In this way Barr maintains membership in the academic cool kids club by espousing a Darwinian account of origins that is indistinguishable from the account of origins that atheists like Dawkins and Dennnett espouse. Yet he keeps the “T” in his “TE” by saying that at a wholly different level of existence God fixed the game so that “random” is not really random but “directed.” He wants to have it both ways.
Here again, the TE position is exactly the same as the YEC position. As we have already seen, you cannot push a YEC off his position by appealing to logic or evidence. Nor can you push Dr. Barr off his position by appealing to logic and evidence. We cannot rule Barr’s position out on strictly logical grounds. God, being God, can certainly fix the dice in an empirically undetectable way if that is how he wants to accomplish his purposes. Nor, by definition, can one rule Barr’s position out empirically short of finding the proverbial “made by YHWH” inscription on a cell.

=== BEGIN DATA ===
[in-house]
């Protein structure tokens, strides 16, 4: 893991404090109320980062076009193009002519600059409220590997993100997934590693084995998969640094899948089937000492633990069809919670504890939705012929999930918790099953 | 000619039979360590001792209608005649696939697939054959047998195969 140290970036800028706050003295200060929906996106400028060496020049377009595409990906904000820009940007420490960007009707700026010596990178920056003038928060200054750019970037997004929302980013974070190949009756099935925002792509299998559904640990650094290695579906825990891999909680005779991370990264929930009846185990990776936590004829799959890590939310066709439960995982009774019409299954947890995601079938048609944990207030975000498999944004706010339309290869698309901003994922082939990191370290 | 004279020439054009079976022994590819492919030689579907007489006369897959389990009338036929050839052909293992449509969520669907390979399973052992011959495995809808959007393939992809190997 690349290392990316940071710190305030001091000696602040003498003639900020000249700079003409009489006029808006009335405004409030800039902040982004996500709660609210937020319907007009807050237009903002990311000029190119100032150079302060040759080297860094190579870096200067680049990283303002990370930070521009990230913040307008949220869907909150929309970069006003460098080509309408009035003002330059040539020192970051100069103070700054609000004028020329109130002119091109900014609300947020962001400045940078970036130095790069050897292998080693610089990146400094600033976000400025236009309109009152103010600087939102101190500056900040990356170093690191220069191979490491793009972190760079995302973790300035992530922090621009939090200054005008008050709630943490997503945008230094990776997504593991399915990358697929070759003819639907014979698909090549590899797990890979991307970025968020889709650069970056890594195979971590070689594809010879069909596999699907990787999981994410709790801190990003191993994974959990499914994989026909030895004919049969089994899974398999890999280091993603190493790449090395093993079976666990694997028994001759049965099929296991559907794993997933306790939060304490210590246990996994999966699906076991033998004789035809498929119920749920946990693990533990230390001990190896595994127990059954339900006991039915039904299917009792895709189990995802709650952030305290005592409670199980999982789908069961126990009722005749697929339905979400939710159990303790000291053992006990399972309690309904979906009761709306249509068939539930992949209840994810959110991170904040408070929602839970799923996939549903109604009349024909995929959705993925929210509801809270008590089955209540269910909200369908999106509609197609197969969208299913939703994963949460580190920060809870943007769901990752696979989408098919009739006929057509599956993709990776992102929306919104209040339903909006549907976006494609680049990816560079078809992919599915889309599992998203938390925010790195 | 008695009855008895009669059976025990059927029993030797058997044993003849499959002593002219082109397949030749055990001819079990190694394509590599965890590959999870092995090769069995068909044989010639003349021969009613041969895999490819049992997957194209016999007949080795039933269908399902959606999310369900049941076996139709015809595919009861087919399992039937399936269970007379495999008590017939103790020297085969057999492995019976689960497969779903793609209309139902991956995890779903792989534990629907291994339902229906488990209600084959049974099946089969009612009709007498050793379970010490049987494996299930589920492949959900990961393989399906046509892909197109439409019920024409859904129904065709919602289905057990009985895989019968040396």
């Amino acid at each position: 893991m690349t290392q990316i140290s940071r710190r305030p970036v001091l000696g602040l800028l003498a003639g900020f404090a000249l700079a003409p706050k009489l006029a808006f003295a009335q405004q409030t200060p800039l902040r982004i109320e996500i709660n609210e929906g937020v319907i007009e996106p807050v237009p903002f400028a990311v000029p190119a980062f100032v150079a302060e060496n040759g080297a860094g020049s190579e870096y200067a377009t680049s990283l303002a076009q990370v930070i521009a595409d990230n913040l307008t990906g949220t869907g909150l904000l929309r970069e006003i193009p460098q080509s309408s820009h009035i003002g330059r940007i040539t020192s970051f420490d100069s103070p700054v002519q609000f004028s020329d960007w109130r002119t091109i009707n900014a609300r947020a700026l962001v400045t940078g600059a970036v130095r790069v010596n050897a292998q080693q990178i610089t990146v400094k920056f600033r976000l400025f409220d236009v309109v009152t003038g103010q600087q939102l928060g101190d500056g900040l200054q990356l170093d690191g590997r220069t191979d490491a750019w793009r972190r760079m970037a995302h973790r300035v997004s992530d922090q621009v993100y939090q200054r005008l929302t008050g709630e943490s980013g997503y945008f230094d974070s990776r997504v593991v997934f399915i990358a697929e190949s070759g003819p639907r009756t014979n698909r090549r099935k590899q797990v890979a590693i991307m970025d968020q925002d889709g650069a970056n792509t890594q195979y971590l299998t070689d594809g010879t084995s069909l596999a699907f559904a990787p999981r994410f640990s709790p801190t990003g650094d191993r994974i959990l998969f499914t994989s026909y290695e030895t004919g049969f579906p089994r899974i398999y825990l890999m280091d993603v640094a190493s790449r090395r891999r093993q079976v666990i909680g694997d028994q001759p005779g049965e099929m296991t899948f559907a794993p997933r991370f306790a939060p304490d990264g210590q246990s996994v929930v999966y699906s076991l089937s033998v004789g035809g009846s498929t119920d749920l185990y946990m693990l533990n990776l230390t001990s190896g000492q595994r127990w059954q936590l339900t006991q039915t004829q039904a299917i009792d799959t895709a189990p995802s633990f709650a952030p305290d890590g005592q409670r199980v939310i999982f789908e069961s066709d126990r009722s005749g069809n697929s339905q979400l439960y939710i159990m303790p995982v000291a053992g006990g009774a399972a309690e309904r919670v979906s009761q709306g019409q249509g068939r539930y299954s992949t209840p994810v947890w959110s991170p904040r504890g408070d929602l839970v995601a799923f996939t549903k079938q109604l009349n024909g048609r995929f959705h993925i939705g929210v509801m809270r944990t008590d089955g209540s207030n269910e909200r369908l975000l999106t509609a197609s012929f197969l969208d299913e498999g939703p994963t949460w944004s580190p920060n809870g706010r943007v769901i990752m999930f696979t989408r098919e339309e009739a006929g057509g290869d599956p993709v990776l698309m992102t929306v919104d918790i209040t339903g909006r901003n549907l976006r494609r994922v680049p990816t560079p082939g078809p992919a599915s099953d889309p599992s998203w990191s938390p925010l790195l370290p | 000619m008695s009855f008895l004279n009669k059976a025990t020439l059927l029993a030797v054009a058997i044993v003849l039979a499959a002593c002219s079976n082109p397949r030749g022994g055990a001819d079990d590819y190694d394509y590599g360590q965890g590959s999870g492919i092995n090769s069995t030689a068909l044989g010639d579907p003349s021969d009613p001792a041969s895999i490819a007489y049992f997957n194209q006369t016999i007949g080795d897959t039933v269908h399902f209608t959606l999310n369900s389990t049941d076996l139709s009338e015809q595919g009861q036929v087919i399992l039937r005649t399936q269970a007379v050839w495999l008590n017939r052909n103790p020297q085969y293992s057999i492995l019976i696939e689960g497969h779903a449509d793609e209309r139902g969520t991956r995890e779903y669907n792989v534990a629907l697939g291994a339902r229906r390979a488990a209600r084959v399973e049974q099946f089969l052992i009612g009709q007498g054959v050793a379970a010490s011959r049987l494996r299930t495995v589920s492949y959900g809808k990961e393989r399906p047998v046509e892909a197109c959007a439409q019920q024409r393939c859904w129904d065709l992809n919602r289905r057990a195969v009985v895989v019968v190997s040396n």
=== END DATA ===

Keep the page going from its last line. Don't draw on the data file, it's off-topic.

Finally, there is a certain irony in Barr’s position. The atheist says living things appear to be designed but the appearance of design is an illusion explained by random Darwinian processes. The TE says that living things appear to be designed but the appearance of design is an illusion explained by random Darwinian processes, BUT the randomness of Darwinian process is itself an illusion, because those processes are really directed by God to produce living things. Thus, according to the TEs, the explanation of one illusion (the randomness of underlying Darwinism), which is an explanation of another illusion (the apparent design of living things) is, you guessed it, design. Another way of putting it is the TE says design is an illusion explained by random process which are in turn an illusion explained by design. As the comedian says, “That’s funny. I don’t care who you are.”